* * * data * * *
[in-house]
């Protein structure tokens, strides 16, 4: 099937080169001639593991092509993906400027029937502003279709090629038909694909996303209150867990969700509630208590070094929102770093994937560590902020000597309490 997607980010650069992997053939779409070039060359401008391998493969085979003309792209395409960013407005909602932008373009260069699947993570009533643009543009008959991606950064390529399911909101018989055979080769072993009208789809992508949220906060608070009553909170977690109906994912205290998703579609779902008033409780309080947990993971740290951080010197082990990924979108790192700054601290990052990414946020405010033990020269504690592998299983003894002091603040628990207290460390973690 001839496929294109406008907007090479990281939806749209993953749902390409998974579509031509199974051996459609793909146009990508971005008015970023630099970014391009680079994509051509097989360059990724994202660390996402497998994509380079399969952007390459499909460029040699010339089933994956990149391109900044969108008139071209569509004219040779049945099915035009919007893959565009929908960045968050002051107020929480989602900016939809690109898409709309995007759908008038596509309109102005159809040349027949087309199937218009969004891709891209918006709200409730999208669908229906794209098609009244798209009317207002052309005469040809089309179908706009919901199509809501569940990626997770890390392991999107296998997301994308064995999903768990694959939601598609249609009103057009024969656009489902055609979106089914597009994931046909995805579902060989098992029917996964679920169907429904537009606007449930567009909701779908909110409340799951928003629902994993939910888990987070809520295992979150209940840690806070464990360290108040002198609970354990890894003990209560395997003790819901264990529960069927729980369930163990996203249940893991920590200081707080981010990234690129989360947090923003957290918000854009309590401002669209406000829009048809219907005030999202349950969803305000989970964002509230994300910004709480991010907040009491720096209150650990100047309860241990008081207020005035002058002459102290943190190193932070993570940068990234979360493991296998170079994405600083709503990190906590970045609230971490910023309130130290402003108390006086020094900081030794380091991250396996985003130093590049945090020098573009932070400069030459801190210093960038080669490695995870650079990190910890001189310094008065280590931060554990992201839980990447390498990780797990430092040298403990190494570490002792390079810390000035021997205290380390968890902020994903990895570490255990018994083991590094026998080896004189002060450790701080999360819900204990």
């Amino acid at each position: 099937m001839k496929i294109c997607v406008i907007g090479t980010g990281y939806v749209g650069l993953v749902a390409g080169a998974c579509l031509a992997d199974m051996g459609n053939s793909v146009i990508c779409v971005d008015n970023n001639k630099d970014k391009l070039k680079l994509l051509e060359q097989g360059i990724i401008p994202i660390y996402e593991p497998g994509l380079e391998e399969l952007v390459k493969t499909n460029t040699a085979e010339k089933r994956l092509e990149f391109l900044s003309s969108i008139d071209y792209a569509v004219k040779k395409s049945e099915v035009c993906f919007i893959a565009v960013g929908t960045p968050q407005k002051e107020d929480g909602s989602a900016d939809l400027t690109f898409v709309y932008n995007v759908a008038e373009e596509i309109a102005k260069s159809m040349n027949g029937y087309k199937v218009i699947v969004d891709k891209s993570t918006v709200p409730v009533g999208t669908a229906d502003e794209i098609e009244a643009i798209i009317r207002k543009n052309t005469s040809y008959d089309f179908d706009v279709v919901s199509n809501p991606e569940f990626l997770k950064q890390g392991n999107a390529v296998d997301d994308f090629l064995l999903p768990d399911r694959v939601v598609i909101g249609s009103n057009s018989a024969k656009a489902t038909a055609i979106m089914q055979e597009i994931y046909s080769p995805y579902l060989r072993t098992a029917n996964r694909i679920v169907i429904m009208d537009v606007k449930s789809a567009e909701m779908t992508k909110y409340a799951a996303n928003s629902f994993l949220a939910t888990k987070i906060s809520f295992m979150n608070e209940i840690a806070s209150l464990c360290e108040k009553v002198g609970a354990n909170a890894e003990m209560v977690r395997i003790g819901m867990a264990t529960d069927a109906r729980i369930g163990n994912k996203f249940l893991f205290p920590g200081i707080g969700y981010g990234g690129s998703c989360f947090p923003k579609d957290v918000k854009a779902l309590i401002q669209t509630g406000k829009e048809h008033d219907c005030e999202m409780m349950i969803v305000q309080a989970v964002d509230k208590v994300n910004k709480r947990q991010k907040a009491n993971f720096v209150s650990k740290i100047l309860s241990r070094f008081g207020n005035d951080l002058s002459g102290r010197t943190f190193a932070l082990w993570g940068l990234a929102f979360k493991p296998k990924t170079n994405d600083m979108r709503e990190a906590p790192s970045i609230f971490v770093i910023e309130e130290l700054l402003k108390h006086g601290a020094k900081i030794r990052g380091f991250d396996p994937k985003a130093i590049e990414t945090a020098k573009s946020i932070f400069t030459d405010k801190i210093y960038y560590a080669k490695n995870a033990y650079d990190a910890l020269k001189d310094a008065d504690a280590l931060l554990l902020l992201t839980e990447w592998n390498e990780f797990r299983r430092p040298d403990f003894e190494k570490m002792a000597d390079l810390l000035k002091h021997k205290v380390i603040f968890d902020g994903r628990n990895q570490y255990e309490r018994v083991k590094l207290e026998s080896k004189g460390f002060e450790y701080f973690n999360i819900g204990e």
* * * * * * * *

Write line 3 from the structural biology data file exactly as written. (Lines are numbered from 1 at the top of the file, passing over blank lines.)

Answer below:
């Amino acid at each position: 099937m001839k496929i294109c997607v406008i907007g090479t980010g990281y939806v749209g650069l993953v749902a390409g080169a998974c579509l031509a992997d199974m051996g459609n053939s793909v146009i990508c779409v971005d008015n970023n001639k630099d970014k391009l070039k680079l994509l051509e060359q097989g360059i990724i401008p994202i660390y996402e593991p497998g994509l380079e391998e399969l952007v390459k493969t499909n460029t040699a085979e010339k089933r994956l092509e990149f391109l900044s003309s969108i008139d071209y792209a569509v004219k040779k395409s049945e099915v035009c993906f919007i893959a565009v960013g929908t960045p968050q407005k002051e107020d929480g909602s989602a900016d939809l400027t690109f898409v709309y932008n995007v759908a008038e373009e596509i309109a102005k260069s159809m040349n027949g029937y087309k199937v218009i699947v969004d891709k891209s993570t918006v709200p409730v009533g999208t669908a229906d502003e794209i098609e009244a643009i798209i009317r207002k543009n052309t005469s040809y008959d089309f179908d706009v279709v919901s199509n809501p991606e569940f990626l997770k950064q890390g392991n999107a390529v296998d997301d994308f090629l064995l999903p768990d399911r694959v939601v598609i909101g249609s009103n057009s018989a024969k656009a489902t038909a055609i979106m089914q055979e597009i994931y046909s080769p995805y579902l060989r072993t098992a029917n996964r694909i679920v169907i429904m009208d537009v606007k449930s789809a567009e909701m779908t992508k909110y409340a799951a996303n928003s629902f994993l949220a939910t888990k987070i906060s809520f295992m979150n608070e209940i840690a806070s209150l464990c360290e108040k009553v002198g609970a354990n909170a890894e003990m209560v977690r395997i003790g819901m867990a264990t529960d069927a109906r729980i369930g163990n994912k996203f249940l893991f205290p920590g200081i707080g969700y981010g990234g690129s998703c989360f947090p923003k579609d957290v918000k854009a779902l309590i401002q669209t509630g406000k829009e048809h008033d219907c005030e999202m409780m349950i969803v305000q309080a989970v964002d509230k208590v994300n910004k709480r947990q991010k907040a009491n993971f720096v209150s650990k740290i100047l309860s241990r070094f008081g207020n005035d951080l002058s002459g102290r010197t943190f190193a932070l082990w993570g940068l990234a929102f979360k493991p296998k990924t170079n994405d600083m979108r709503e990190a906590p790192s970045i609230f971490v770093i910023e309130e130290l700054l402003k108390h006086g601290a020094k900081i030794r990052g380091f991250d396996p994937k985003a130093i590049e990414t945090a020098k573009s946020i932070f400069t030459d405010k801190i210093y960038y560590a080669k490695n995870a033990y650079d990190a910890l020269k001189d310094a008065d504690a280590l931060l554990l902020l992201t839980e990447w592998n390498e990780f797990r299983r430092p040298d403990f003894e190494k570490m002792a000597d390079l810390l000035k002091h021997k205290v380390i603040f968890d902020g994903r628990n990895q570490y255990e309490r018994v083991k590094l207290e026998s080896k004189g460390f002060e450790y701080f973690n999360i819900g204990e």